His dominion is an everlasting dominion  
that shall not be taken away,
his kingship shall not be destroyed. (Daniel 7:14) 

2020-11-15 - 33rd Sunday in Ordinary Time

2020-11-15 - 33rd Sunday in Ordinary Time

November 15, 2020

15 November 2020

33rd Sunday in Ordinary Time

Matthew 25:14-30 + Homily

21 Minutes 03 Seconds

Link to the Readings:

https://bible.usccb.org/bible/readings/111520.cfm

(New American Bible, Revised Edition)

Note: A substitute priest celebrated Mass and preached today. The attached homily is from 19 November 2017, the 33rd Sunday in Ordinary Time, using the same readings as today.

From the parish bulletin of Sunday 15 November 2020:

  Several of our Lord’s parables have to do with productivity in one form or another: The Sower, The Mustard Seed, The Tares, and then there is today’s, which is specifically about money (Matthew 25:14-30). In Greek currency, a talanton, as a measure of silver, was the equivalent of 6,000 Roman denarii. Establishing modern equivalences of money is notoriously difficult, but since a single denarius was worth a day’s wages, the value of a talent was great. 

   This parable is about more than wealth management. In English, the word “talent” is an insightful pun, because this is about investing whatever spiritual graces God gives “to each according to his ability.”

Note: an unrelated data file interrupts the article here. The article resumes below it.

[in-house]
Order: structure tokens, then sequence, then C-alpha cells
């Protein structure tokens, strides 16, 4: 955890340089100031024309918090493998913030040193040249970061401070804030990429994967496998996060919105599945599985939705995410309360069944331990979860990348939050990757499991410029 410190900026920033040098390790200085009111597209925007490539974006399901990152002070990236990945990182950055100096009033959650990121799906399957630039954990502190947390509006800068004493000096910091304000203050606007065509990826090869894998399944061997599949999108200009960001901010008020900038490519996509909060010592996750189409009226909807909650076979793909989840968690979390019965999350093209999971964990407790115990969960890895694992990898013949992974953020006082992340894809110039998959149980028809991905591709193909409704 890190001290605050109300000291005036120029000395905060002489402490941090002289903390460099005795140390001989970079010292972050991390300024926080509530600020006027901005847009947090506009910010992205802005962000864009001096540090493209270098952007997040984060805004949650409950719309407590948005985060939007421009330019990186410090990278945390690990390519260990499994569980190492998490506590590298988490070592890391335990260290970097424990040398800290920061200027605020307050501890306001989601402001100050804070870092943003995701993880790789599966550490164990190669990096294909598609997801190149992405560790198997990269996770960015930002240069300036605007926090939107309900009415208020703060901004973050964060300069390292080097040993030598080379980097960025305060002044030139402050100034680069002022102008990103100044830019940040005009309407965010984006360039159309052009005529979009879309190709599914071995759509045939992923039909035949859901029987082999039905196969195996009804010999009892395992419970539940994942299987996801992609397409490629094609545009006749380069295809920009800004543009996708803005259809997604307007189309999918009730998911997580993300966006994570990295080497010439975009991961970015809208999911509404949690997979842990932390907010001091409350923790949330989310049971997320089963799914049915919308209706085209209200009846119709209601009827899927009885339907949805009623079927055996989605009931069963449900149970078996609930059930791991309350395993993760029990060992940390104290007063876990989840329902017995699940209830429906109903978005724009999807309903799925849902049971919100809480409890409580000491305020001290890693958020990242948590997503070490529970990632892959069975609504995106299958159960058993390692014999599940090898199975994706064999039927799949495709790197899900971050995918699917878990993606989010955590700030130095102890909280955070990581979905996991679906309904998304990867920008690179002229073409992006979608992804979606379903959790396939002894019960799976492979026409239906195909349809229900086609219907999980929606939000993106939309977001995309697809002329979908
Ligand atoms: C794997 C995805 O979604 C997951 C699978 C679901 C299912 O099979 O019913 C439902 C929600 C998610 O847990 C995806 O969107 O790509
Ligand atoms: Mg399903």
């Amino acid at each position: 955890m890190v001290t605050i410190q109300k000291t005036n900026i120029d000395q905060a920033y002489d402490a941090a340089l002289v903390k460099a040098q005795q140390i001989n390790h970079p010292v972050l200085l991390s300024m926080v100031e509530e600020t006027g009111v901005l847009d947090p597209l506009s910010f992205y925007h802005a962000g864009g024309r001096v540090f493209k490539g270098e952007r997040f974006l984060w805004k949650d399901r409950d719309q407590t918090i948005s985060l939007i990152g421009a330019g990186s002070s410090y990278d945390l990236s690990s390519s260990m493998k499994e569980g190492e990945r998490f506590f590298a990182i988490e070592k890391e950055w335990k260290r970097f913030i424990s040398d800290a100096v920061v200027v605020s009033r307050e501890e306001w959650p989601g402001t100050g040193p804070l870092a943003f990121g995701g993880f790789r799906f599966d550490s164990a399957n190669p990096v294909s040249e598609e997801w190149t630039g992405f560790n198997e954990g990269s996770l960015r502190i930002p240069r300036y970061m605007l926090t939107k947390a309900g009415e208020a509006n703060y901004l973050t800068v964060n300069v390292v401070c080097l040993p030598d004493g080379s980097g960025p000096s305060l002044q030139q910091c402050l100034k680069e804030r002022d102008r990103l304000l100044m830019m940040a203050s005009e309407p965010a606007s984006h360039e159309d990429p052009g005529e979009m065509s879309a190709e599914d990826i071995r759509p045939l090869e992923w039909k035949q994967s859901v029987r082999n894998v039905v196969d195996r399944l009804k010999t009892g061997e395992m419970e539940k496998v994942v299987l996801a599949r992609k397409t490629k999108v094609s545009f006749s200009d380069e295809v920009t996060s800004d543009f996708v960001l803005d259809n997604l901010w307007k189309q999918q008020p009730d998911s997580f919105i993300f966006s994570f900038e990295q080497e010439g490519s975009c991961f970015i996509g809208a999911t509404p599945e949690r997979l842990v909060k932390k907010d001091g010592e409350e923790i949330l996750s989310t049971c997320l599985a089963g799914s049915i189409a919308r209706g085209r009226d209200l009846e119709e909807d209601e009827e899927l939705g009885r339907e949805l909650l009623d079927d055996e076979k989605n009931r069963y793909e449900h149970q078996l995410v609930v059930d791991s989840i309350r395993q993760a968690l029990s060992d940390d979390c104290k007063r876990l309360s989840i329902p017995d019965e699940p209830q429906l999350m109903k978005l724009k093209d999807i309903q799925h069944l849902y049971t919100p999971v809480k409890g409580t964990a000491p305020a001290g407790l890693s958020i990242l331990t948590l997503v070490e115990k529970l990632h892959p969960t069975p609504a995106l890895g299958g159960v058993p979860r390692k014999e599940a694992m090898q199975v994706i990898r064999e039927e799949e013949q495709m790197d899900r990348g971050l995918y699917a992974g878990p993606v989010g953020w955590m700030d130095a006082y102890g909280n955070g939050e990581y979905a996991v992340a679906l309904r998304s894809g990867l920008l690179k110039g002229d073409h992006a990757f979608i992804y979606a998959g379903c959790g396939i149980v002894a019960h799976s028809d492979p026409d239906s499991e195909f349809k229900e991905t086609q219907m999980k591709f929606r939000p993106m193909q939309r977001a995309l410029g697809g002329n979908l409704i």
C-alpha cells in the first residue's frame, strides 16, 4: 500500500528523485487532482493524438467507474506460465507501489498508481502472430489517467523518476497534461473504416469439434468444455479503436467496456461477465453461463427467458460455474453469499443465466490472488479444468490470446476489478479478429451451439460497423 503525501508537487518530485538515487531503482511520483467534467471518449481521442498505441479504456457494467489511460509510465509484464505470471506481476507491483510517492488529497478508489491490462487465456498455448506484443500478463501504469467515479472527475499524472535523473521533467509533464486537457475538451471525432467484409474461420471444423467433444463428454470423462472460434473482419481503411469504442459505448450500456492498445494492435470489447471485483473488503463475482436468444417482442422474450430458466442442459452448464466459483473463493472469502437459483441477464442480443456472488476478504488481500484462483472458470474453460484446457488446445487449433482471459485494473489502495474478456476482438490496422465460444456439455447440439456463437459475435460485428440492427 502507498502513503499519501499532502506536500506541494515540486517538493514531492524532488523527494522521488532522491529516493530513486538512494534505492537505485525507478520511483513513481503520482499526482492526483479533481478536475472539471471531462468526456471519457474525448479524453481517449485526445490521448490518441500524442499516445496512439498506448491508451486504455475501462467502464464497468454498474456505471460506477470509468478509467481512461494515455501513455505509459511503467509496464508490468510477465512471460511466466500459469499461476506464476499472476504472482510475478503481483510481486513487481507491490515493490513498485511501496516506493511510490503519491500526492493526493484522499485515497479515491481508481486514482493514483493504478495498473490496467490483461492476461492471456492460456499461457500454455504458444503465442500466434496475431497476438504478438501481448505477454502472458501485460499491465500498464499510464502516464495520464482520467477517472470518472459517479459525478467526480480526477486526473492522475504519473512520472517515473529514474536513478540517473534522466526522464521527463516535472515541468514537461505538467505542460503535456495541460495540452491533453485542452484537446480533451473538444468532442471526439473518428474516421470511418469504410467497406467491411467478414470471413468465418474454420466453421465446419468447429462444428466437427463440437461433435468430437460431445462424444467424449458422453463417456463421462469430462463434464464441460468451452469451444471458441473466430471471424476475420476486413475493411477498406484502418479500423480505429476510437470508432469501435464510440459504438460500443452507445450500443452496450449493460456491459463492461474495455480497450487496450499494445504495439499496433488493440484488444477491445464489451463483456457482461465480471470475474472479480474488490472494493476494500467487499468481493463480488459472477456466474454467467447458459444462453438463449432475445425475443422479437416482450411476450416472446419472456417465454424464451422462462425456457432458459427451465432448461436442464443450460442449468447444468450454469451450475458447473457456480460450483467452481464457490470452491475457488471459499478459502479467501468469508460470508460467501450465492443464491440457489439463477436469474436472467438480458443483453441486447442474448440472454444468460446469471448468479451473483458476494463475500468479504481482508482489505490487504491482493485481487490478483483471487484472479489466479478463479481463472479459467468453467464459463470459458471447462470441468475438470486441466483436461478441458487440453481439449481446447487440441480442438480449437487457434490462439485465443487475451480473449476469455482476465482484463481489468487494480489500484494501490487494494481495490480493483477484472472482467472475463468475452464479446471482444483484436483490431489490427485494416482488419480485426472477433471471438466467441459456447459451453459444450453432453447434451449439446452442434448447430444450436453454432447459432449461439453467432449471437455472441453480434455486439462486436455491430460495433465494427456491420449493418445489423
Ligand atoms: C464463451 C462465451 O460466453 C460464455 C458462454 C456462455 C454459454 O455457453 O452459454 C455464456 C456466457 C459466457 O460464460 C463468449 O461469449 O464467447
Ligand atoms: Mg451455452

Thus, the expression “Keep the Faith” has its limits, because the same Faith that is to be kept and cherished in our hearts, can only flourish if it is spread to others. Even in mercantile economics, as St. John Paul II taught in the encyclical Centesimus Annus, wealth is not the product of static human resources, but of human creativity in their use. And the greatest resource is life itself. 

   Three men are given different talents, which the first two put to work and by their investments make a profit. The third, whose fear of his master is more on the order of servile fear, which causes timidity, rather than the holy fear that engenders courage, is overly cautious and can only excuse himself by telling his master, “I knew you to be a hard man.” He becomes the spokesman for timorous sorts who apply human psychology to Christ, whose judgments are just, as if that justice excluded productive mercy. 

   This is an illuminating wisdom in these dark days of our nation, when the temptation might be for Christ’s disciples to be discouraged and for the Church Militant to seek shelter from a tempestuous culture. By way of metaphor, one is reminded of the highly decorated British general, Leslie Rundle (GCB, GCMG, GCVO, DSO, etc.). This estimable man engaged combats from the Zulu War through the First World War. A man of caution and deliberation, he was careful to protect the lives of his soldiers, for which they were understandably grateful. He was a well-intentioned exemplar of the dictum of Shakespeare’s less exemplary Falstaff: “The better part of Valor is Discretion.” But that can be overdone. While Rundle took few risks, he may have occasionally lost the chance to charge forward into enemy ranks.